|Elevation:||1,892 m (6,207 ft)||Prominence:||1,792 m|
|Ribu category:||Kurang Tinggi||Province:||Kalimantan Selatan (South Kalimantan)|
|Google Earth:||kml||Other names:||Halau-Halau|
Gunung Besar is the highest peak in the Meratus mountain range and the highest peak in South Kalimantan. Being relatively close to Banjarmasin, it is also one of Kalimantan’s most accessible Ribus. Even better, it is quite unlike most other jungle-clad peaks in Borneo because the summit actually offers fabulous views over the surrounding forests. It is climbed on a monthly basis so it is a well-trodden but clean and wild trail. You are unlikely to meet any other hikers.
There are two main routes to the peak – one from the west at Batu Kambar (via Barabai) and one from the southwest at Kampung Kadayang near Loksado. Both places take about 4 hours to reach from Banjarmasin by car (3 and a half from the airport). The Barabai route goes via Sungai Karuh (Karuh River) which is the traditional place to camp after 6-8 hours of hiking. It is then another 3-4 hours to the summit. By all accounts, the Barabai route is slightly longer and more arduous, so given that there are guides and accommodation in Loksado I would recommend the latter.
Loksado actually gets a sizeable write-up in the Lonely Planet guidebooks and it is clear that locals are used to a regular trickle of foreigners. It’s a friendly Dayak village with traditional wooden bridges over narrow rivers but be warned that food options are extremely limited here and there appears to be no alcohol for sale whatsoever! Also, although strong hikers can climb to the summit with just one night spent camping, very few guides will want to ‘rush’ what they consider to be a three-day trek. Nevertheless if you contact Pak Amat (see ‘guides’ page) in advance he will be able to find a local who can cover the distance quickly if you have limits on your time. To reach the peak takes about 6-8 hours and 5-7 coming down. It’s not technically challenging but the length of the hike and the fact that the starting point is at a mere 500m will probably exhaust some people. Most hikers camp at Penyawungan which is about an hour before the summit.
From Loksado, it’s a fun 30 minute ojek ride for 12 kilometres, and passing over several wooden bridges, to Kadayang, the final village at the foot of the Meratus Mountains. The locals sit out on their wooden porches, preparing kayu manis (cinnamon). The trail begins here (approx 500m above sea level) and follows a river upstream. It is very humid and there isn’t much shade for the first 1.5 to 2 hours. After a kilometre you will reach a hut and after a further 500 metres or so along the trail you will cross over the river (after one hour total). This is the final reliable water source on the hike so stock up here if you need to.
After crossing the river (600m elevation) the trail ascends more steeply to a wooden lookout hut on stilts (775m elevation). This marks the beginning of the forest. There is a nice view to the right from here over to a shapely nearby peak known as Gunung Batudari. You can climb the rotten steps of the hut but take care as it is falling down. After this hut, there is a final hut which is almost completely rotten.
The next landmark is a large rock (900m) which marks the beginning of a rockier section of the trail. Watch out here for leeches and mosquitoes and take care as there are a few places where you could have a nasty fall here. At 1,327m the trail reaches what feels like a ridge. This is a long shoulder of the Meratus Mountains and it continues, rising and falling, up and down, for almost 4 kilometres before the proper ascent up to the peak itself.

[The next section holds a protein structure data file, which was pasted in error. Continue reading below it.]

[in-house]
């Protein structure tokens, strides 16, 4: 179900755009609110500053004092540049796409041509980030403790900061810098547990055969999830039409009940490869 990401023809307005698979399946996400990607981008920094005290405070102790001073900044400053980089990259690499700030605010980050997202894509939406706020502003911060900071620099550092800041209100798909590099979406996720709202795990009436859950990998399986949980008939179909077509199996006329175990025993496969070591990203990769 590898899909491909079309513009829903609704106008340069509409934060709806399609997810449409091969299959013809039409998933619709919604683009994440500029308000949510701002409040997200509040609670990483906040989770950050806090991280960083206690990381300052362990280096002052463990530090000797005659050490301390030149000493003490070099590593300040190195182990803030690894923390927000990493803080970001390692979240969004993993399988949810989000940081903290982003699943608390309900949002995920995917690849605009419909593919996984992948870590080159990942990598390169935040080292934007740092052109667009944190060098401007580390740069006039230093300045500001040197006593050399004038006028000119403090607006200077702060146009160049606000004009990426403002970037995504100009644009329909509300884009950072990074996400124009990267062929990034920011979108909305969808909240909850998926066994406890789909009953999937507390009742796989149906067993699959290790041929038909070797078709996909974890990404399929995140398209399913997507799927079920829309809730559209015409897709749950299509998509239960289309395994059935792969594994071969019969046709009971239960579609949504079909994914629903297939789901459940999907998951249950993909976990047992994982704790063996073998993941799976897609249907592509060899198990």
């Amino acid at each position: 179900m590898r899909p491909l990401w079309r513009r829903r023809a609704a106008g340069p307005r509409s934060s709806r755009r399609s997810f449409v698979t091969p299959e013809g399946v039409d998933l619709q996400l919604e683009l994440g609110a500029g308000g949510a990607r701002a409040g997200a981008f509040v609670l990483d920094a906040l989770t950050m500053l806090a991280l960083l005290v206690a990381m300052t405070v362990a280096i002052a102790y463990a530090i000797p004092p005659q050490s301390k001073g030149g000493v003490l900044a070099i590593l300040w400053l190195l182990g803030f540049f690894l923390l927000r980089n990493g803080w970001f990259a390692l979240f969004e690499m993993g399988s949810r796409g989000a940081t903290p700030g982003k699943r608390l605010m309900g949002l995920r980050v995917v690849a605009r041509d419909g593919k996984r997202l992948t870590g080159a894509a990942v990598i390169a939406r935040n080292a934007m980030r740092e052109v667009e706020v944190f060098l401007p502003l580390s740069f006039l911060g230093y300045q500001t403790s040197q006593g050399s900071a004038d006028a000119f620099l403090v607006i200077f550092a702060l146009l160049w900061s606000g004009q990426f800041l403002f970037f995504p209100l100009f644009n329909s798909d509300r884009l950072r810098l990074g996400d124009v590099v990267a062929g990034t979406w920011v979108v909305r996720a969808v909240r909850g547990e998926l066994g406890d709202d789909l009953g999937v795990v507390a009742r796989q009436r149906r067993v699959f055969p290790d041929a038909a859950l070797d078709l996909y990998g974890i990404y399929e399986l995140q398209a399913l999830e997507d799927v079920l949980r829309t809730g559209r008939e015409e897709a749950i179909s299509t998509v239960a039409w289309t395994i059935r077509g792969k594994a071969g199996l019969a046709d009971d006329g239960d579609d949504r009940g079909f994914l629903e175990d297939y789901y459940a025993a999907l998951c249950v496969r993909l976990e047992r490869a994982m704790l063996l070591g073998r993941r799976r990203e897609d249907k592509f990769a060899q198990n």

The ridge is a long yet pleasant forest stroll and there are some limited views to nearby lesser peaks. All along the ridge are places flat enough to be suitable for camping and you will probably encounter several remnants of campsites made by Banjarmasin students. If you set off early enough, it is definite best to camp at Penyawungan (1,708m) which is the finest flat area on the higher slopes of the long ridge and the last decent camping area before the peak. Wherever you do choose to camp, look out for sun bears – apparently there are one or two still lurking in the Meratus mountains though you don’t need to worry as they don’t pose a serious threat to groups of humans and will most likely try not to be spotted.
From Penyawungan it is less than an hour to the narrow summit which is perhaps one of the best viewpoints in Borneo. Looking northwards you see a series of smaller mountains of the Pegunungan Meratus including the sharp peak immediately to the north of the summit which is known locally as Puncak Kambangan. In particularly fine weather you should be able to see the coastline to the east. Southeast of the peak is another peak in the Meratus chain, hidden behind which is Gunung Kahung many tens of kilometres further south and not able to be seen from here. It’s a truly fabulous panorama of forested mountains and valleys in all directions.
The summit is crowned with a sign erected by Banjarmasin students in 2010. It gives the height as 1,901m which is probably a little optimistic, not that it particularly matters. The peak is also known as ‘Halau-Halau’ and is regarded as haunted by many local Dayaks. Halau means ‘expel’ in Indonesian and apparently the peak has this name in reference to the expulsion of spirits of the dead. Ask your guide for a better explanation!
Return to Loksado the same way.
Bagging information by Daniel Quinn (October 2011)
Origins and Meaning
‘Gunung Besar’ means ‘big mountain’ in Indonesian. ‘Halau Halau’ refers to the expulsion of spirits of the dead.